Five landowners in Wales have shown interest in hosting the reintroduction of lynx, a conservation group has said.
In 2015, the Lynx UK Trust put out a plea for anyone who would be willing to allow their land to be used.
Its chief scientific advisor, Dr Paul O’Donoghue, said five sites in mid Wales came forward and it would consider their merits in future.
But the National Sheep Association said it did not want “high-level predators released in our countryside”.
The Lynx UK Trust has submitted plans to reintroduce the Eurasian lynx to Kielder Forest in Northumberland on a five-year trial period.
If approved, it would import six of the cats from Sweden. It is also consulting on two sites in Scotland.
The trust also asked landowners in Wales if they would be happy to allow lynx to roam their properties.
Dr O’Donoghue said high-density forest and a large deer population were key as they are the animal’s habitat and food source.
“We had five landowners in Wales come forward who were very interested, which bodes well for the future,” he said.
Fears have been raised the animals could pose a threat to sheep, but Dr O’Donoghue said in Europe, the kill rate was 0.4 sheep per lynx per year.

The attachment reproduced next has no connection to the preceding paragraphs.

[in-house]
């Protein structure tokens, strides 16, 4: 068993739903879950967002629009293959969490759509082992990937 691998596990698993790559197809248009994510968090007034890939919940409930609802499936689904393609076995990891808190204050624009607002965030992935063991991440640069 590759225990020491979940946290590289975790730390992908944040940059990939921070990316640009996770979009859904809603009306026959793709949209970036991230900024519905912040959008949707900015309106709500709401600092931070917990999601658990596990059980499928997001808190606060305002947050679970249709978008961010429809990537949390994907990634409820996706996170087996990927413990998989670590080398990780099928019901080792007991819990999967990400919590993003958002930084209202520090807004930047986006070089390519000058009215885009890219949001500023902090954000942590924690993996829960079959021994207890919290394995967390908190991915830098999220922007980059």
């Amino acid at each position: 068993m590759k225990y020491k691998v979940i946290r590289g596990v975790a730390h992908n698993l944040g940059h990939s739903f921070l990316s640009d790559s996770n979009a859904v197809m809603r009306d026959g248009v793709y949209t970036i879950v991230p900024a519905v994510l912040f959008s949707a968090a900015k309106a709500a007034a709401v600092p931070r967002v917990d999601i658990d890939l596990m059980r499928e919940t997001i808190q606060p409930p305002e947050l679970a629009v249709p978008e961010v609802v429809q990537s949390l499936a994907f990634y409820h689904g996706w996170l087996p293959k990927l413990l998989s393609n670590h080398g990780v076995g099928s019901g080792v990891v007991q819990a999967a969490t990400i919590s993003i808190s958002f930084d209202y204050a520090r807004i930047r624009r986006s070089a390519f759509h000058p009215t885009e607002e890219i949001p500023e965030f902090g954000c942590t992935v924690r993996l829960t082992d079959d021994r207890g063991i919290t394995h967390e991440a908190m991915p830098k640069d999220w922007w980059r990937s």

“I’d refute anyone who says that is a massive risk to the UK livestock,” he added.
Phil Stocker, chief executive of the National Sheep Association, said: “The NSA doesn’t want to see high-level predators released in our countryside, not just because they will kill sheep, but also because we firmly believe that it is sheep farming that leads to the landscape, communities and ecology that people love.”
If the Lynx UK Trust wanted to bring the animals to Wales, it would need a special licence from Natural Resources Wales. So far, no applications have been submitted.
Dr O’Donoghue said: “We’re keeping Wales in our minds – we don’t want to do too many sites in one go, so when the time is right we’ll look at them more closely.”
Mr Stocker said the views of people living in the areas and businesses should be considered as they “have carved out the landscapes and related wildlife”.
- Weigh up to 61lbs (28kg), can reach a height of 60cm (23in) and 110cm (43in) in length
- About 50,000 in the wild
- Lives across Europe, Siberia, central and east Asia
- Eats small hoofed mammals such as roe deer and smaller prey such as hares
- A solitary and secretive animal, it lives up to 17 years in the wild and 20 years in captivity